Former Iowa Hillel Director David Weltman found guilty of sexual abuse

Weltman did not testify during his trial, which resulted in a unanimous guilty verdict from the jury.

Former+Iowa+Hillel+Director+David+Weltman+listens+during+the+third+and+final+day+of+trial+on+Thursday%2C+March+5%2C+2020%2C+at+the+Johnson+County+Courthouse.+Weltman+was+found+guilty+of+second-degree+sexual+abuse%2C+a+Class-B+felony.

Emily Wangen

Former Iowa Hillel Director David Weltman listens during the third and final day of trial on Thursday, March 5, 2020, at the Johnson County Courthouse. Weltman was found guilty of second-degree sexual abuse, a Class-B felony.

Kayli Reese, Cops and Courts Editor


A jury unanimously found former Iowa Hillel Director David Weltman guilty of sexually abusing a 9-year-old boy during Hebrew lessons in 2019 after deliberating for around an hour and a half on Thursday.

Weltman, 29, of Skokie, Illinois, was charged Aug. 29 with second-degree sexual abuse and later pleaded not guilty. The abuse occurred sometime in February or March 2019.

Weltman did not testify during the trial on Thursday, asserting that he, not his attorney, made the decision to not take the stand. After the jury reached a verdict, he was taken into custody by the Johnson County Sheriff’s Office, where he will remain until his sentencing at 1:30 p.m. April 27. 

Defense attorney Christopher Foster requested a motion for acquittal Thursday after witness testimony, just as he did on Wednesday. Sixth District Court Judge Chad Kepros again denied the request. 

RELATED: Judge denies acquittal request of former Iowa Hillel House director in sexual abuse trial

The only witness the defense called Thursday was another minor — who will not be identified to protect privacy — who took Hebrew lessons with Weltman and the victim. The minor testified that Weltman sometimes picked up the students during lessons, but nothing ever happened between Weltman and the victim or at lessons that made the minor feel uncomfortable.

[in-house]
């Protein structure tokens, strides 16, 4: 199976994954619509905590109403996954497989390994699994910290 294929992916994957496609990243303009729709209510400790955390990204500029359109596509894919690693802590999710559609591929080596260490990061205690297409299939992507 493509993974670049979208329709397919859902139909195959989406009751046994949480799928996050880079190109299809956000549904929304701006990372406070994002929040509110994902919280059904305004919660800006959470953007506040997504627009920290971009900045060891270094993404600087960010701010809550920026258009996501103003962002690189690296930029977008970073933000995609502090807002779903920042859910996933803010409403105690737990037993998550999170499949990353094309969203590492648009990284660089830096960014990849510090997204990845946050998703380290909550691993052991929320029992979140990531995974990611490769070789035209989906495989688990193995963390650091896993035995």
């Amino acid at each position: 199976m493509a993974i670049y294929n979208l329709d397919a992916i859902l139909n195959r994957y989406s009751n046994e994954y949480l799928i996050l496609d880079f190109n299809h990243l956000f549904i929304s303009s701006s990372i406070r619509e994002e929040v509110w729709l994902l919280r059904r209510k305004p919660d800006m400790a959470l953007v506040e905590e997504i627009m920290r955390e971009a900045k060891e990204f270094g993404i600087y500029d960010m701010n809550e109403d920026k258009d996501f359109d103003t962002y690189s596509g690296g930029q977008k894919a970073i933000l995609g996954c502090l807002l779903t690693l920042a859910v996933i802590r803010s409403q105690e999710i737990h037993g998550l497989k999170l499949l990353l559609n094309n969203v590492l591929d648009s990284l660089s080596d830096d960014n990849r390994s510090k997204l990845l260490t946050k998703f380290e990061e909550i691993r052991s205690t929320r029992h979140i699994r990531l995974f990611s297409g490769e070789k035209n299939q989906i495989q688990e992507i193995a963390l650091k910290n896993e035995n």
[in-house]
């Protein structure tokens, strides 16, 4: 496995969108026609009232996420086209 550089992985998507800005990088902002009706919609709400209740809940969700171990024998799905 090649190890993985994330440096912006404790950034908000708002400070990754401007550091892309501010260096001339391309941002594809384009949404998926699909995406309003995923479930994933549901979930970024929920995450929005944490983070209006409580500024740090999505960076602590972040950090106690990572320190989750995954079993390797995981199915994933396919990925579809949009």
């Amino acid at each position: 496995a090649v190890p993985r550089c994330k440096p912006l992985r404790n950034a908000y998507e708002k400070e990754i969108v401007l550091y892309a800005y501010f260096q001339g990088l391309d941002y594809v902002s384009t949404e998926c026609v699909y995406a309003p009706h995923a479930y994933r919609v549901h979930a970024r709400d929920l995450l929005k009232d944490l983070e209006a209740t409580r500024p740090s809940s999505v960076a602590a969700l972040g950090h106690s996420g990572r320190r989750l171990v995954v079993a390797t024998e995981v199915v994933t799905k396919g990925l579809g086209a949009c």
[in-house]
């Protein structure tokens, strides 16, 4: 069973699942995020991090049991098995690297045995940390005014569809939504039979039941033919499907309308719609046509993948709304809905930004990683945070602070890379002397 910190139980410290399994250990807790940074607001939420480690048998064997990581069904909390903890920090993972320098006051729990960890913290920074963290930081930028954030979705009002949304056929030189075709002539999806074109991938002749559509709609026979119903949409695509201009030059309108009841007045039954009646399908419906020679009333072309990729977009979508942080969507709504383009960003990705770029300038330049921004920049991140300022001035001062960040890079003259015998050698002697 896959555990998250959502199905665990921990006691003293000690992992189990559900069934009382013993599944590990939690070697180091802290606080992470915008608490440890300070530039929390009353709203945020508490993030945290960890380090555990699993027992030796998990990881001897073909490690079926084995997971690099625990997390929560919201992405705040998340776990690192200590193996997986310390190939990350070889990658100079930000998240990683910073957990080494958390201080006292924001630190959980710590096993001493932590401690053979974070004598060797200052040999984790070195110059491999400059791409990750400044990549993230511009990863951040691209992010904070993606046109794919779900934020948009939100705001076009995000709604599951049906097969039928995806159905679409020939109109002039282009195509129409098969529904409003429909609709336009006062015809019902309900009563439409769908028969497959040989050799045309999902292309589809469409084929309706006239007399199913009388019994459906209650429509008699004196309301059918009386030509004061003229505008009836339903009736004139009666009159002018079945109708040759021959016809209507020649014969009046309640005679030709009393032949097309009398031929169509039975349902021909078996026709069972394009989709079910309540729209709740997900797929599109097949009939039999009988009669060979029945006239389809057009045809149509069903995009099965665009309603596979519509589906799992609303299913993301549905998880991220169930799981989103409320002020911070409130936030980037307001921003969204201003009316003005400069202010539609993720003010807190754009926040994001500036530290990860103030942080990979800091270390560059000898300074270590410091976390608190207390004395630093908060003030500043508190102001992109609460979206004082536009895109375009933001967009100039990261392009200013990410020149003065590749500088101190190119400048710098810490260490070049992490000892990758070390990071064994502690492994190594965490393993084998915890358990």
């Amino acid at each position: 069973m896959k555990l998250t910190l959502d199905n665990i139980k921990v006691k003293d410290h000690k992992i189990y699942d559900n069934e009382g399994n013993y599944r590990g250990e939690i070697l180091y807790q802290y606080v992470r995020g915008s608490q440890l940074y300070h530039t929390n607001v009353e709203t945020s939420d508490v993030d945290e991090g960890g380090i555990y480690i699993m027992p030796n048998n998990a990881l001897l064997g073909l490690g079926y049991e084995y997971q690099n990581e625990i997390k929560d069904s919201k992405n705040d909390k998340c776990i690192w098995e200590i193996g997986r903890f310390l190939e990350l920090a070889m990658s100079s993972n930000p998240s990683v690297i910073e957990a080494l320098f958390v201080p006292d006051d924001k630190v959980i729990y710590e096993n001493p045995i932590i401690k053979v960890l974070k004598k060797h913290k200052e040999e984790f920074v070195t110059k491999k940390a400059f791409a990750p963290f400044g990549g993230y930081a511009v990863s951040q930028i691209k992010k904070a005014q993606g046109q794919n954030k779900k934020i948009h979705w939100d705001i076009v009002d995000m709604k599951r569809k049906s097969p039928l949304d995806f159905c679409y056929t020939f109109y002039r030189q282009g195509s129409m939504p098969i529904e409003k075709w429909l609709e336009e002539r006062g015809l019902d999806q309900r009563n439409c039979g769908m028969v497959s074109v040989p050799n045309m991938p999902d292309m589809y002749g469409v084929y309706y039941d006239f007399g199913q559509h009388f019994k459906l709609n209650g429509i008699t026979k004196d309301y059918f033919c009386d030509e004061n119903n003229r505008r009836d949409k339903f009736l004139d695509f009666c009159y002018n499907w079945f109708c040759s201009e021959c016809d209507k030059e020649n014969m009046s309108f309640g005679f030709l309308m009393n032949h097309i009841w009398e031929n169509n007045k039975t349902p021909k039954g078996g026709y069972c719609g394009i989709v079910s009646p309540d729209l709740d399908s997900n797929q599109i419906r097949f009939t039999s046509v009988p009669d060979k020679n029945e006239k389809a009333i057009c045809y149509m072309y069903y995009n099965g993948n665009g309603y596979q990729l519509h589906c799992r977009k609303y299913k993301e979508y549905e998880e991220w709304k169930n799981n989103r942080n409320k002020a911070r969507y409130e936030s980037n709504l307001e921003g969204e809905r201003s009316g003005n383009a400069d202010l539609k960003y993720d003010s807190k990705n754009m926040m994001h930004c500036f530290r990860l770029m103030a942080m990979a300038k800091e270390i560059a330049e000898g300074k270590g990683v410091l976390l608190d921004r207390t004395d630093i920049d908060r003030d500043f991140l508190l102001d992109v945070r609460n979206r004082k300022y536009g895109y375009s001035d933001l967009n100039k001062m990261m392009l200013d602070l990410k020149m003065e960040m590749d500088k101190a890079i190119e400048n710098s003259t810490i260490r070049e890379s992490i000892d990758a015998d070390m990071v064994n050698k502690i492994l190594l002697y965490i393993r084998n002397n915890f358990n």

In the state’s closing statement, Assistant Johnson County Attorney Oubonh Phomvisay White told the jury the only things it had to determine were whether or not Weltman committed a sex act within the dates in question, during which time the victim was under the age of 12. 

Based on testimony given Wednesday by Iowa City psychologist John Meidlinger, White said, sexual abuse is not a linear process, and context before and after the incident in question shows the sexual nature of the act. 

“Things are not isolated incidents… You know from the evidence that isn’t what occurred. You know this isn’t an isolated, out-of-context situation,” White said.

Emily Wangen
Former Iowa Hillel Director David Weltman confers with his attorney Christopher Foster during the third and final day of trial on Thursday, March 5, 2020, at the Johnson County Courthouse. Weltman was found guilty of second-degree sexual abuse, a Class-B felony.

She also said that, even if Weltman found it necessary to touch the victim during Hebrew lessons, there is no way touching the victim underneath his pants and underwear could’ve been an accident. Even though there was also another student taking lessons, White said Weltman took the victim to a storage area where the other student wouldn’t have seen this contact. 

“This contact was brief. Ask yourself, would anybody else have seen this contact between David and [the victim]? No. That’s the point,” White said.  

The victim also did not change the story of what happened to him between telling his mother, law enforcement, Weltman and his attorney, and a jury full of strangers, White added. The victim did not tell his mother about any uncomfortable incidents with Weltman, she said, but the victim did not fully understand what had happened to him during Hebrew lessons. 

“Children don’t always know. They can’t process what had happened to them. They don’t shout out, they don’t scream. They don’t run out and say, ‘Hey, this happened to me.’ They don’t know,” White said.

Foster said in his closing statement the only testimony the jury needed to pay attention to was that of the victim and the other minor; the other witnesses called by the state were a “distraction.”

Foster added the state’s case did not focus on whether or not the abuse occurred during Hebrew lessons. 

“Ninety percent of evidence was about this trip to Israel,” Foster said. “Again, this is a distraction.” 

Assistant Johnson County Attorney Rachel Zimmermann Smith added later in rebuttal that the jury could find Weltman guilty based on the victim’s testimony alone, but the context given by other witnesses also provides a clear picture of what happened. 

The victim’s mother’s testimony also showed the mother saw red flags in Weltman’s behavior and comments made surrounding the Israel trip, Zimmermann Smith said, but Weltman had already established himself as a trustworthy person in the victim’s life as a teacher. 

“She trusted him completely, and that was by design,” Zimmermann Smith said.

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